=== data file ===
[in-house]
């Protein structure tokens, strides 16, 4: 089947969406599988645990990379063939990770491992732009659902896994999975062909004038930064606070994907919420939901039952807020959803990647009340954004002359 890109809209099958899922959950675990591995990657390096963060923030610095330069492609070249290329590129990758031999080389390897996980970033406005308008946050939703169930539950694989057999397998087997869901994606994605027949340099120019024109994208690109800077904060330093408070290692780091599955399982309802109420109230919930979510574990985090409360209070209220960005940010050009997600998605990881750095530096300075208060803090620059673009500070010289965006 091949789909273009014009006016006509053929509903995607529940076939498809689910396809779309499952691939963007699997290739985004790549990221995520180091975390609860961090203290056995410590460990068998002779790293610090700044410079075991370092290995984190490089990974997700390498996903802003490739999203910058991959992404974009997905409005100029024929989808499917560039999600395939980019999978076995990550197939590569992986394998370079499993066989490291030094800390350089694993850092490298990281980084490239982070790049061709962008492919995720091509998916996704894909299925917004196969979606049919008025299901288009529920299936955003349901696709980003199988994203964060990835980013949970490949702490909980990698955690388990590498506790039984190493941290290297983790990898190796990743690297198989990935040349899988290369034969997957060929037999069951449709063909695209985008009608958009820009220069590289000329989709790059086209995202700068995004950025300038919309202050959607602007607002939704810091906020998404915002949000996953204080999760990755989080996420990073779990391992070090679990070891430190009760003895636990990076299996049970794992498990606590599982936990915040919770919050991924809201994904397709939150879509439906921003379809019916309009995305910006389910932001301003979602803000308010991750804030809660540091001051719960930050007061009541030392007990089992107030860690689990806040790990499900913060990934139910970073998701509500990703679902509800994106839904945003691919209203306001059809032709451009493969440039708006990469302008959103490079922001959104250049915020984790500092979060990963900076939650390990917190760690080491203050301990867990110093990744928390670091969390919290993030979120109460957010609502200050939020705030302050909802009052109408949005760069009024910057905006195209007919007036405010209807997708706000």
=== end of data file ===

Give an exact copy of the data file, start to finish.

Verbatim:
[in-house]
């Protein structure tokens, strides 16, 4: 089947969406599988645990990379063939990770491992732009659902896994999975062909004038930064606070994907919420939901039952807020959803990647009340954004002359 890109809209099958899922959950675990591995990657390096963060923030610095330069492609070249290329590129990758031999080389390897996980970033406005308008946050939703169930539950694989057999397998087997869901994606994605027949340099120019024109994208690109800077904060330093408070290692780091599955399982309802109420109230919930979510574990985090409360209070209220960005940010050009997600998605990881750095530096300075208060803090620059673009500070010289965006 091949789909273009014009006016006509053929509903995607529940076939498809689910396809779309499952691939963007699997290739985004790549990221995520180091975390609860961090203290056995410590460990068998002779790293610090700044410079075991370092290995984190490089990974997700390498996903802003490739999203910058991959992404974009997905409005100029024929989808499917560039999600395939980019999978076995990550197939590569992986394998370079499993066989490291030094800390350089694993850092490298990281980084490239982070790049061709962008492919995720091509998916996704894909299925917004196969979606049919008025299901288009529920299936955003349901696709980003199988994203964060990835980013949970490949702490909980990698955690388990590498506790039984190493941290290297983790990898190796990743690297198989990935040349899988290369034969997957060929037999069951449709063909695209985008009608958009820009220069590289000329989709790059086209995202700068995004950025300038919309202050959607602007607002939704810091906020998404915002949000996953204080999760990755989080996420990073779990391992070090679990070891430190009760003895636990990076299996049970794992498990606590599982936990915040919770919050991924809201994904397709939150879509439906921003379809019916309009995305910006389910932001301003979602803000308010991750804030809660540091001051719960930050007061009541030392007990089992107030860690689990806040790990499900913060990934139910970073998701509500990703679902509800994106839904945003691919209203306001059809032709451009493969440039708006990469302008959103490079922001959104250049915020984790500092979060990963900076939650390990917190760690080491203050301990867990110093990744928390670091969390919290993030979120109460957010609502200050939020705030302050909802009052109408949005760069009024910057905006195209007919007036405010209807997708706000």